What the designer or the user thinks of as an (informal) “action” may in fact display several pages to the user, accumulating local state over the course of that interaction, and modifying the model only at the end of the series of requests. For example, an “action” that deletes some object from the model may first confirm that the user really wants to do so, or a flight-booking app may have several pages of questions to collect before recording the ticket as booked. Call this series of requests a pipeline rather than an action; the intermediate pages are merely views in our terminology, and the final request is the only action. These intermediate views may need to store intermediate state information; but this state is ancillary to the model.

Sticking to this discipline (which, broadly speaking, good web apps already do) ensures that the browser's history accumulates a list of things the user saw, and not a list of actions taken. It is impossible to take unintended action by using the browser's history.

December 14, 2005

Del.icio.us Technology Revealed

del.icio.us uses HTML::Mason, the Perl web framework. I got a Mason error message today when the database was unreachable.

December 6, 2005

Removing Duplicates From a Database

You've inserted multiple copies of the same data into a table. You want to get rid of all but one copy of each, and you want to keep the one with the lowest ID. You are using a DMBS with sub-selects, such as PostgreSQL.

You will do this:

select min(wine_id) as canonical from
        wine, (select distinct wine_name from wine) as names
        where wine.wine_name = names.wine_name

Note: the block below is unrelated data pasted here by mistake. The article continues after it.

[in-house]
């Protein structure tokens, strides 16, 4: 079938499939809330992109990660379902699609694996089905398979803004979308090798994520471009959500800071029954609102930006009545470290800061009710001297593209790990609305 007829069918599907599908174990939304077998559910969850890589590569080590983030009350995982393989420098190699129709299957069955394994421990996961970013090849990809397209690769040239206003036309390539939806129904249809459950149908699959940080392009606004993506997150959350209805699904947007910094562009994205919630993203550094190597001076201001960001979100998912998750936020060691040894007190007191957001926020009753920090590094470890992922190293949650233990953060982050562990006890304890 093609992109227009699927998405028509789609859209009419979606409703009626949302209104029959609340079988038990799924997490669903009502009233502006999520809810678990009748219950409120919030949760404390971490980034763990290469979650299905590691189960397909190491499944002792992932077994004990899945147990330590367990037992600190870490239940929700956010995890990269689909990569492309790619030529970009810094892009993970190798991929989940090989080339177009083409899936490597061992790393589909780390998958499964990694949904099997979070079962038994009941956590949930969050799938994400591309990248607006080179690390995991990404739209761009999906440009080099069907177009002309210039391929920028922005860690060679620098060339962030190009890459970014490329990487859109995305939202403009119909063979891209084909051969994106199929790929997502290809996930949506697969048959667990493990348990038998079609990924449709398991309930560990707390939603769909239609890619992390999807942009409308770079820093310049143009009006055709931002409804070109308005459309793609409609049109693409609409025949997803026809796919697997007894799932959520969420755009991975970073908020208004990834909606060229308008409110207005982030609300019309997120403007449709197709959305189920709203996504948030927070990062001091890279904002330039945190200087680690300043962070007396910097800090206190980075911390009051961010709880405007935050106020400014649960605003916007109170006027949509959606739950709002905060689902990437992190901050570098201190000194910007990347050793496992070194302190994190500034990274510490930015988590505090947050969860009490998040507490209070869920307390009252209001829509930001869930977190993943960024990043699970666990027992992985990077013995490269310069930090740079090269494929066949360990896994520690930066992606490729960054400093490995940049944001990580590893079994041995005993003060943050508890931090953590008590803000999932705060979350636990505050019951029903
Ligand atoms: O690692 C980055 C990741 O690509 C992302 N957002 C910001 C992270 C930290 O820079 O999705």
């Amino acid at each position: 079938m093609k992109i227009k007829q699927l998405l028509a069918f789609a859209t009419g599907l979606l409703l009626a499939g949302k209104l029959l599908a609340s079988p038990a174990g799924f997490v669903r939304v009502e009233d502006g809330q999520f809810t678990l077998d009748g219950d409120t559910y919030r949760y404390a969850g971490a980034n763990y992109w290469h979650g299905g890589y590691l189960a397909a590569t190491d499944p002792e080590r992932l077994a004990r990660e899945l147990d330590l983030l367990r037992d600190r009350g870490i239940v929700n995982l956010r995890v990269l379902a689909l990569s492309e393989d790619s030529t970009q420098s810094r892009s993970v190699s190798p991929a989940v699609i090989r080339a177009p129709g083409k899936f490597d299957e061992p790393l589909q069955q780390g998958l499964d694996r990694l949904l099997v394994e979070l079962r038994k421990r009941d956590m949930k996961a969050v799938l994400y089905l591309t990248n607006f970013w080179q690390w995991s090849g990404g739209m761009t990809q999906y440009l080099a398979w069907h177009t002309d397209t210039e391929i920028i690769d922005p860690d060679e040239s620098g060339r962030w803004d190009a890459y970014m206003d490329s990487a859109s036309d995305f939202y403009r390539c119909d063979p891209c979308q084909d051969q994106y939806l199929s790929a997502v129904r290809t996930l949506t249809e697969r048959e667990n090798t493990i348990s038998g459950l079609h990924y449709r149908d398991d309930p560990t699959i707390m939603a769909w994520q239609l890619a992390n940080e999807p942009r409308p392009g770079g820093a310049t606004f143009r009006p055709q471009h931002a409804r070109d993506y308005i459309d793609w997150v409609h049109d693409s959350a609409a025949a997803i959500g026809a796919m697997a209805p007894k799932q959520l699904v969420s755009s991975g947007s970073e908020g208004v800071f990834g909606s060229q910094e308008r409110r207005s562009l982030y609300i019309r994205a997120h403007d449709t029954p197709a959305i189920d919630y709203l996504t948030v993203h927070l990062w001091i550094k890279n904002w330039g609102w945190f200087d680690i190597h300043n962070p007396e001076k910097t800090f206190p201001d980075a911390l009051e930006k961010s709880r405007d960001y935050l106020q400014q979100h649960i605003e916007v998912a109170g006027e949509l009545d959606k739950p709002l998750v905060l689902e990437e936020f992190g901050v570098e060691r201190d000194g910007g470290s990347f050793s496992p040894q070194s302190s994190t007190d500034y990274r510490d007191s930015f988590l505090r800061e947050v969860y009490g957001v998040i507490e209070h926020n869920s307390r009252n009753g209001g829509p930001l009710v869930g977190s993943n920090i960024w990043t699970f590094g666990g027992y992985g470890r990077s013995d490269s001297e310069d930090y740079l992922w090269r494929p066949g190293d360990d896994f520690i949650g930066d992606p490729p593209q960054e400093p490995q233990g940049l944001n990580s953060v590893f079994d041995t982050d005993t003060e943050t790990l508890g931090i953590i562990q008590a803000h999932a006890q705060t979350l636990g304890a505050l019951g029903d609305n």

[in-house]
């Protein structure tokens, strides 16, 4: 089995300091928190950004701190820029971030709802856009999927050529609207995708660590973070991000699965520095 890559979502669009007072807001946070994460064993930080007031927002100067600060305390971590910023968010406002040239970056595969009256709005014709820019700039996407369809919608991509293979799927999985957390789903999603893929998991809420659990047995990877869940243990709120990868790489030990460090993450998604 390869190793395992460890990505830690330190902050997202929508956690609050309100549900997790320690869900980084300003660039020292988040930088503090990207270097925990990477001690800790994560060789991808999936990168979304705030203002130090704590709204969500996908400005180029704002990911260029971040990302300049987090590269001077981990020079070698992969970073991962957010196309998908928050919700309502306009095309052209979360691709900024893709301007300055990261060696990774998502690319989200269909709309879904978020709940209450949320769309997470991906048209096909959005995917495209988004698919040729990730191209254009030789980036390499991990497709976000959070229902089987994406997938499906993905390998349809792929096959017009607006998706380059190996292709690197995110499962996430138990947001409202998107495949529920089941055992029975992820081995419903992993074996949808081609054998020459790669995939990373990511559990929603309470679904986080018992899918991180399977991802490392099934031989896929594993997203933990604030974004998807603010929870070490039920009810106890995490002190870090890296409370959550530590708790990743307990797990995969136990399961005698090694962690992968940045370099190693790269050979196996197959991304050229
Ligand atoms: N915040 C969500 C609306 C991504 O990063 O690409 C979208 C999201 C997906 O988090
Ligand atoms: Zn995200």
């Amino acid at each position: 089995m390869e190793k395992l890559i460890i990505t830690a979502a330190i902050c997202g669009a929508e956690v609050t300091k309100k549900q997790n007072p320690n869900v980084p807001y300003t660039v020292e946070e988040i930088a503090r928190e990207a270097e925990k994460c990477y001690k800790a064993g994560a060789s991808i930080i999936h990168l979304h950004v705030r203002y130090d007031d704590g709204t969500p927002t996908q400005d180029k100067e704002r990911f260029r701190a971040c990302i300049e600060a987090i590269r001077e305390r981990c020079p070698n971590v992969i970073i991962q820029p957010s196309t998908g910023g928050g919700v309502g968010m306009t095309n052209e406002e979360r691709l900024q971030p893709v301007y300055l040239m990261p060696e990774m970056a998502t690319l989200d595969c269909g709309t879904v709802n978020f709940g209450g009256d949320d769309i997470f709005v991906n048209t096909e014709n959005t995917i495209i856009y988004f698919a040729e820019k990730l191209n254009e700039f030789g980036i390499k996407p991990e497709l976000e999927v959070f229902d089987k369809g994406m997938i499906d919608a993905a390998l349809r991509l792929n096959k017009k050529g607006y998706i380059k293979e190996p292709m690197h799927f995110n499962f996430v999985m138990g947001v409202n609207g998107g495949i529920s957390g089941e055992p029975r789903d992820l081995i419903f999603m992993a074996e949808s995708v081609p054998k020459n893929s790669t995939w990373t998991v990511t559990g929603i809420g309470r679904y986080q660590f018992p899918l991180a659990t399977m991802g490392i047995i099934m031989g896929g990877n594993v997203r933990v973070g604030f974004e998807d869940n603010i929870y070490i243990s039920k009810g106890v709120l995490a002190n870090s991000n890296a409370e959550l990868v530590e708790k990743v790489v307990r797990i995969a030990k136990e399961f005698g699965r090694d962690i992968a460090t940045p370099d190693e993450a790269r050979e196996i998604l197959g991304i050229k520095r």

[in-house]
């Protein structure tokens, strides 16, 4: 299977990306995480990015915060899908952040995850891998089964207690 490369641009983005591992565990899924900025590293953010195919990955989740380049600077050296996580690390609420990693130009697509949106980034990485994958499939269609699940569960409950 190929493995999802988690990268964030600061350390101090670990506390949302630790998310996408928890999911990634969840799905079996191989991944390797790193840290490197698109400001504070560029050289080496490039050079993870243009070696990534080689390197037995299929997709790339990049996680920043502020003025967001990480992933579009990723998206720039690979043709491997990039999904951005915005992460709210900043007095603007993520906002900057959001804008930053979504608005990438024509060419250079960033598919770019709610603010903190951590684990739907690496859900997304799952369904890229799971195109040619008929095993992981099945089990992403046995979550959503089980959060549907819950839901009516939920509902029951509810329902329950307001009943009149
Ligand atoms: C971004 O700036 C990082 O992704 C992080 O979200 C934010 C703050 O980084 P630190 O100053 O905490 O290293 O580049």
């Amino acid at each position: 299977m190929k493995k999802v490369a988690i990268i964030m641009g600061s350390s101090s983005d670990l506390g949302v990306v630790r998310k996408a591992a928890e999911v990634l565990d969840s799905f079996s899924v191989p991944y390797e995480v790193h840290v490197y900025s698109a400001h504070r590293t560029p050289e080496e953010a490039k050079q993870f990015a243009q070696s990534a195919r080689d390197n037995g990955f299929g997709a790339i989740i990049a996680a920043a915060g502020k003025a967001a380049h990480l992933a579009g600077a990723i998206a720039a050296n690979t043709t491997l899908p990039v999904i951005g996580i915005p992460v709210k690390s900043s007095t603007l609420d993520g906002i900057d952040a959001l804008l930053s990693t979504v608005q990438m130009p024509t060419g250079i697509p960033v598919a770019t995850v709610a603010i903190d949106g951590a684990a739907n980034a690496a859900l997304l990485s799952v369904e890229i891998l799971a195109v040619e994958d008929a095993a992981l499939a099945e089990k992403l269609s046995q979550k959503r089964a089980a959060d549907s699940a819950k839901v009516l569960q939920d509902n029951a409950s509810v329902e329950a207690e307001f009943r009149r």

group by names.wine_name;

If that looks right, you will proceed:

delete from wine where wine_id not in
    (select min(wine_id) as canonical from
        wine, (select distinct wine_name from wine) as names
        where wine.wine_name = names.wine_name
        group by names.wine_name);

More generally, if you have a table T with pkey T_ID and the desired data is unique on some column UNIQUE_COLUMN, it's:

select min(T_ID) as canonical from
        T, (select distinct UNIQUE_COLUMN from T) as equiv_classes
        where T.UNIQUE_COLUMN = equiv_classes.UNIQUE_COLUMN
        group by equiv_classes.UNIQUE_COLUMN;

December 5, 2005

Items to do from today's meeting


  • Active Links code as the target of a/@href. (done)
  • Table declarations at top level are too eager.
  • Label expressions rather than serializing them in full (when serializing).

Major tasks:

  • Implement Sam & Dave's Wineshop.
  • Package up Links interpreter for neophytes to build it.
  • Think about building Links interpreter as a web service.

December 1, 2005

Shared Memory

I've been thinking about concurrency.

I think the model of "message-passing with no destructive update" may be the ultimate solution. This is the Erlang approach, and it has a lot going for it.

When you disallow updating data, you can do one incredible, massive optimization: whenever process A sends a huge chunk of data to process B (on the same machine), you just send a pointer. You don't copy the data. You don't marshal it, you don't do nothing. You just give process B a copy of the pointer that A is using. Now, A may later "update" that data by constructing a very similar data structure and throwing away its old pointer. At that point, B is "out of date." If B needs to stay in sync, you should send the new data as well. Since this is cheap, there's no reason not to.

Whenever I've done concurrent programming, I've started out with a shared-memory model and ultimately found that it's too hard to manage the timing and notification issues. I've always abandoned it for message-passing sooner or later.

Do you have an application that absolutely requires mutable shared memory? Either for performance reasons, or just to achieve a solution to the problem?

I want to hear about it.